Rock star


The Niagara Escarpment is dotted with caves: its dolomite capstone covers much more porous limestone and the action of rain and snow causes cracks and fissures in the rock, providing homes for wildlife and adventure for hikers and climbers.

Towards the north end of the escarpment, on the Bruce Peninsula, the 7,000 year old shores of the post-glacial Lake Algonquin also feature caves, these ones formed by the action of the waves against the limestone. One of the most accessible of the cave formations is Bruce’s Caves, near Wiarton.

The caves are on a seven-hectare conservation area, on land originally purchased in 1875 by Robert Bruce, a “remittance man” (an individual in the “new world” who collected regular shipments of money from home, usually in Europe) who fought with the Scots Guards in the nineteenth century. There were rumours that he was a deserter from the Crimean War, and that he lived in the caves in the winter, but in truth, he had a cabin near where the picnic pavilion is today. He worked on the railways in the summer, and returned to his land in the winter. He was eccentric: photos of him on the information board at the start of the trail to the caves show a tall, slender man dressed in flannel pyjamas he sewed himself, with a square flannel cap on his head. His outfits were sewn from sheets, with the pink or blue striped trim decorating the cuffs.

According to his obituary in the Toronto paper at the time, he was originally from the Scottish Orkney Islands. Bruce was born around 1818 and emigrated to Canada, settling in Keppel Township north of Owen Sound before he bought around 300 acres of land. According to his obituary, he also had “several thousand dollars” in an Owen Sound bank, but “spent several hard winters in the county jail” where he paid for room and board. He enjoyed bathing in the open air and smoked a mixture of forest leaves. When he died in 1908, he was buried in a suit of blue broadcloth, made by a Glasgow tailor, that he had kept in a trunk in his cabin.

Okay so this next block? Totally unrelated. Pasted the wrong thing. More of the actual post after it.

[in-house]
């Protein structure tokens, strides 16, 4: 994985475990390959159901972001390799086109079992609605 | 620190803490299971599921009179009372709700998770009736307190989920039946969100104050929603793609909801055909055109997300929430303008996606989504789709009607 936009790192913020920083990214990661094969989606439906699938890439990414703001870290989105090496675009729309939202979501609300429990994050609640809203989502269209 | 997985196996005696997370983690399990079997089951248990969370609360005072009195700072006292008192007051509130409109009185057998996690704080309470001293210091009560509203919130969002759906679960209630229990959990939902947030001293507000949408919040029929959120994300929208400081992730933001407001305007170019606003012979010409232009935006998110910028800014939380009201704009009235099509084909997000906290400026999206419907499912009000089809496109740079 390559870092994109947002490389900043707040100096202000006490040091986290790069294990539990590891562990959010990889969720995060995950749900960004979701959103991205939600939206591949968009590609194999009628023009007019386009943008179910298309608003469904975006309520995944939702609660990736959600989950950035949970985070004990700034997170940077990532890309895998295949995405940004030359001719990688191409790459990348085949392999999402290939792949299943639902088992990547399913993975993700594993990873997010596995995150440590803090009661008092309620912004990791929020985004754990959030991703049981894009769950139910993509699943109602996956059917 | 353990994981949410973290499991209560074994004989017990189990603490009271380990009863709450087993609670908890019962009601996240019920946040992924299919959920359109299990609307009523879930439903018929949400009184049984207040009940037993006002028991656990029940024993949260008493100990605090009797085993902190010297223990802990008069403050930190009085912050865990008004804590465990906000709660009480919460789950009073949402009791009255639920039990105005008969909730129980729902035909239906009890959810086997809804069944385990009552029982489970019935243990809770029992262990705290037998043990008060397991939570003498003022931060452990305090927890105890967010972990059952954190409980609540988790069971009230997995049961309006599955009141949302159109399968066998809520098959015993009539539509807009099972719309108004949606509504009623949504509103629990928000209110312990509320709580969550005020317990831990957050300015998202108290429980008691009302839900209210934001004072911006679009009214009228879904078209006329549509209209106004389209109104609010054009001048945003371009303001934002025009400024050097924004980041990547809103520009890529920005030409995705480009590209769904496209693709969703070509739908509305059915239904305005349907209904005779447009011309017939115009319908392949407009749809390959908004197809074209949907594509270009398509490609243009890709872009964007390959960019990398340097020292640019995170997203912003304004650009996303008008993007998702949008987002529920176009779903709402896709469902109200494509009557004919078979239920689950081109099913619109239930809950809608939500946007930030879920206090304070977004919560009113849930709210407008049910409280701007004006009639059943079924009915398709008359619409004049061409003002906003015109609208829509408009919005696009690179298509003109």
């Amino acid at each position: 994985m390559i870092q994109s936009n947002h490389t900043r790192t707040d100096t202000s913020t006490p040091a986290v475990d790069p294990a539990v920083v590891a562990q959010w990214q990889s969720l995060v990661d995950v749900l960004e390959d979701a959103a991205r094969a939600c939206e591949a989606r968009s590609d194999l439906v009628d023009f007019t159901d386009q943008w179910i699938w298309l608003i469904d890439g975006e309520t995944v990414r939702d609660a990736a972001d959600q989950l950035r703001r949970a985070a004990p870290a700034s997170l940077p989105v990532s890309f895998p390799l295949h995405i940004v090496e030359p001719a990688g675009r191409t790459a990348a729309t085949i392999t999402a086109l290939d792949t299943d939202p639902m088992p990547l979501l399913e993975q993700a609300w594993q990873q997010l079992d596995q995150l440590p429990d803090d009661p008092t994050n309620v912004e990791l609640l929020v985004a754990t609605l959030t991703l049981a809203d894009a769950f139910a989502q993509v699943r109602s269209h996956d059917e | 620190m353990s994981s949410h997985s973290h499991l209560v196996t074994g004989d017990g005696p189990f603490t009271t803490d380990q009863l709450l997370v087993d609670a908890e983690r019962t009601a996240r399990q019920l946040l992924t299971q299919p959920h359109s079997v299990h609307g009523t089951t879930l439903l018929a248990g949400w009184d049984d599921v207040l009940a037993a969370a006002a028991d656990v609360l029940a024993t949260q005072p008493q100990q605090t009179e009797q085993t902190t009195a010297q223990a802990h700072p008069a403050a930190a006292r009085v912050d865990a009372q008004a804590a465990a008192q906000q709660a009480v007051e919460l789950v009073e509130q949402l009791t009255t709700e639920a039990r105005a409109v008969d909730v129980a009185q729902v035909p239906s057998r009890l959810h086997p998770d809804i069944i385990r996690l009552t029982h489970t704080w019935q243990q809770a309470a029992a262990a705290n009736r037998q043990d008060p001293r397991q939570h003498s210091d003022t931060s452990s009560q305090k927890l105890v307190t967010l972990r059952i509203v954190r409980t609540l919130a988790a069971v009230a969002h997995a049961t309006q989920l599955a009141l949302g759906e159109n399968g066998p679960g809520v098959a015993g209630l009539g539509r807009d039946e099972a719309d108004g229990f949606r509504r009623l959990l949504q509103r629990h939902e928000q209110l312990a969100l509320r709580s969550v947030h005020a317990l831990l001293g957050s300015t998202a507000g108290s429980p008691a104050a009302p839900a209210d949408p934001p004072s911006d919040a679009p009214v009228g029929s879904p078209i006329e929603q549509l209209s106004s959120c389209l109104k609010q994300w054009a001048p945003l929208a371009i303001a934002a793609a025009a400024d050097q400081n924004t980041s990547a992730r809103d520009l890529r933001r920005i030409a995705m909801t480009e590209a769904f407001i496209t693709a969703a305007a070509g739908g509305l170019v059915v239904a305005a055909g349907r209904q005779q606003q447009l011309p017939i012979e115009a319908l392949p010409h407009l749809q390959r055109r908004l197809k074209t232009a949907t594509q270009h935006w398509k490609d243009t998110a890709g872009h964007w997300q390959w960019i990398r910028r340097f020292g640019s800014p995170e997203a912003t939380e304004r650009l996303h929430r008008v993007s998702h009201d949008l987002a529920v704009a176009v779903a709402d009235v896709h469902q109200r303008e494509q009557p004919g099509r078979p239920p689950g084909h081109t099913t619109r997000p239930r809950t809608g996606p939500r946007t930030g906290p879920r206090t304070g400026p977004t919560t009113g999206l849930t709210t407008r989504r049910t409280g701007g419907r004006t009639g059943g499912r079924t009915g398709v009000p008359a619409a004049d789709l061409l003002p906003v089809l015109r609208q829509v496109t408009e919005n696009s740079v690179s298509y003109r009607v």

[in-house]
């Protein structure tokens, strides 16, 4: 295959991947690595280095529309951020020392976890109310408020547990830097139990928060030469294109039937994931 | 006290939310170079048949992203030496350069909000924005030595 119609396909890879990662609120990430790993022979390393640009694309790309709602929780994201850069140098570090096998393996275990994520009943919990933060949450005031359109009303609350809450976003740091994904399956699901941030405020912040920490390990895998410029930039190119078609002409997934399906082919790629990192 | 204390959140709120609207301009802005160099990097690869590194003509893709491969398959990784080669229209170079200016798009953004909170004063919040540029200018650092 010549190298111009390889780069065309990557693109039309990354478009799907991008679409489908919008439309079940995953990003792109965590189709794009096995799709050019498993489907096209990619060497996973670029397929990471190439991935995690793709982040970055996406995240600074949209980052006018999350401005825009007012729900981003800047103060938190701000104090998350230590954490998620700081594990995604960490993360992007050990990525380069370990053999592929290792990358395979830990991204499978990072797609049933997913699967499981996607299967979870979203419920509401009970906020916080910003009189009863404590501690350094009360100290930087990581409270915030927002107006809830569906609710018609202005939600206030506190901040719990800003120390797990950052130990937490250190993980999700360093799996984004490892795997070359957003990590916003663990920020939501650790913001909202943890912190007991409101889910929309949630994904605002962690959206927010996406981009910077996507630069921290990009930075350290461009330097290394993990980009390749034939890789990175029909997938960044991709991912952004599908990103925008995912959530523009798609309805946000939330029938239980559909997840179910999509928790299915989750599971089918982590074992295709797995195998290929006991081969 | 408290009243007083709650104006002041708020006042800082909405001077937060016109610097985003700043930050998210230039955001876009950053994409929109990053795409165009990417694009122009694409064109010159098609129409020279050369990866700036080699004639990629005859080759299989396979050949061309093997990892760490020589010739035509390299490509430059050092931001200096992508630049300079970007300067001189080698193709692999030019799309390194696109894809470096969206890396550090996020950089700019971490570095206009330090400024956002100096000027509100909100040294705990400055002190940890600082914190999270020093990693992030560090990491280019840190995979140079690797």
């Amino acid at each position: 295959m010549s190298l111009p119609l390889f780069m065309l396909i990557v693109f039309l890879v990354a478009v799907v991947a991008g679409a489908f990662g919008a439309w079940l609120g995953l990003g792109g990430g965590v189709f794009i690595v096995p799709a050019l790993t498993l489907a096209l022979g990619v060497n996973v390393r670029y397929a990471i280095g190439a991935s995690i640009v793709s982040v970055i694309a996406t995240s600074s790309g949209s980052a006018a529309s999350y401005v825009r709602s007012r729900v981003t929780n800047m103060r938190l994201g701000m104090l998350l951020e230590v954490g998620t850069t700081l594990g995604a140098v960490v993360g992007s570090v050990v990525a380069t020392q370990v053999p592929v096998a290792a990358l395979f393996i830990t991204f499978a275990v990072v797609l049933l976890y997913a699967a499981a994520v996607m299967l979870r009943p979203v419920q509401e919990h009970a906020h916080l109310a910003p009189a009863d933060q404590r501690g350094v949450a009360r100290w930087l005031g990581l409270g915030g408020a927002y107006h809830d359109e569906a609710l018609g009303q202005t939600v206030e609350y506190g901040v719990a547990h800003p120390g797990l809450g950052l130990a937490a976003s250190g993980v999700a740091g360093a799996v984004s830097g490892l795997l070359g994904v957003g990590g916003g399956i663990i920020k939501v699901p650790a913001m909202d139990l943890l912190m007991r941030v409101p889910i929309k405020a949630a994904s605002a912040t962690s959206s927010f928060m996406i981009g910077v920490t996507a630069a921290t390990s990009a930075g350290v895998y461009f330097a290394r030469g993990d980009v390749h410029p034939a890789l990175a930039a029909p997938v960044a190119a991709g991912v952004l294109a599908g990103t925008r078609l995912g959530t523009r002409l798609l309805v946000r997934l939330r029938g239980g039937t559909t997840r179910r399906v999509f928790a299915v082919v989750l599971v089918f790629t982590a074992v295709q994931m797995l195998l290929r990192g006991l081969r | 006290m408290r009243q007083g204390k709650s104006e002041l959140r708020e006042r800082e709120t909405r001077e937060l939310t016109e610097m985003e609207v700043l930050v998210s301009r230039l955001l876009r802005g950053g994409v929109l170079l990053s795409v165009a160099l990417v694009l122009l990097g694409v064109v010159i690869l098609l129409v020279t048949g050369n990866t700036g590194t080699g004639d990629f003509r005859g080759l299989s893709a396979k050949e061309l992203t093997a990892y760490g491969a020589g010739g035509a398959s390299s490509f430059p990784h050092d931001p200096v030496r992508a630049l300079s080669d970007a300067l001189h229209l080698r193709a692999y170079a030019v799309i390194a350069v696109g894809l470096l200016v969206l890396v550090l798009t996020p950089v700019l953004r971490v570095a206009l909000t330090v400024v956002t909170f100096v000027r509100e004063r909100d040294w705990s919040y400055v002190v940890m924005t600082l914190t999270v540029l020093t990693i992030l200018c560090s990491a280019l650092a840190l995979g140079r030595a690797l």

Although less grand than Greig's caves, further north on the peninsula, these caves are spectacular and more accessible for inexperienced climbers. Active elders/ seniors could certainly enjoy this hike. Bring water and a walking stick and, of course, remember to take out what you bring in. Reached via an easy, clear trail from a parking lot, the large cavern’s entrance is bisected by a chimney of stacked rock. The cave floor is a scree of small boulders and gravel, a challenge to climb over, but certainly possible. The space’s popularity with local (probably) youth was underlined by the obvious fire pit to one side and the graffiti on the walls, some separated by a century.

On a hot day, the temperature change between the trail and the cave is significant. If you scrabble to the very back of the cave and look to your left, you’ll see a passageway into another, smaller cave. You can climb through there, or just go around the outside and see the other space, with its “window” high up on the wall. The deep fissure in the ceiling, dripping with water, is a little daunting when combined with obvious rock falls on the cave floor, but Bruce’s really are the least claustrophobic caves ever.

From the inside, looking out, the main cave looks like a skull with the rock stack forming the nose. The adjacent cave is shaped like a Hershey’s kiss chocolate, with graceful arches of rock forming the entrance.

The initial parking lot, off the highway, is also the start of a side trail of the Bruce Trail: this will take you above the caves, through a meadow to a good view of Colpoys Bay. But, either walk along the gravel road, or drive (be aware: it’s really rutted) and park near the picnic pavillion. From there, it’s a 15-minute walk along an easy trail to the caves.

Colpoys Bay is a deep fjord into the peninsula between Georgian Bay and Lake Huron. The trail from its head over to the sandy beaches of Lake Huron was a major portage route for the Ojibway whose traditional territory encompasses the Bruce Peninsula. The land was ceded in 1836, but recently, the band has lodged a legal objection to its terms. The Chippewas of Nawash Unceded First Nation have turned part of their traditional lands into the “Cape Croker Indian Park” campground, a beautiful, well-run space on the north and south shores of Cape Croker.

I haven’t kept track of how many miles of the Bruce Trail I’ve explored, but this little trail is a lovely introduction to the area. On our walk, on the Victoria Day weekend, we passed through dozens of patches of trilliums, including rare pink and red ones. The walk was a beautiful beginning to the summer hiking season and we ended with delicious homemade ice-cream cones as big as our heads from the café in Big Bay, self-proclaimed “Stone Skipping Capital of Canada.”

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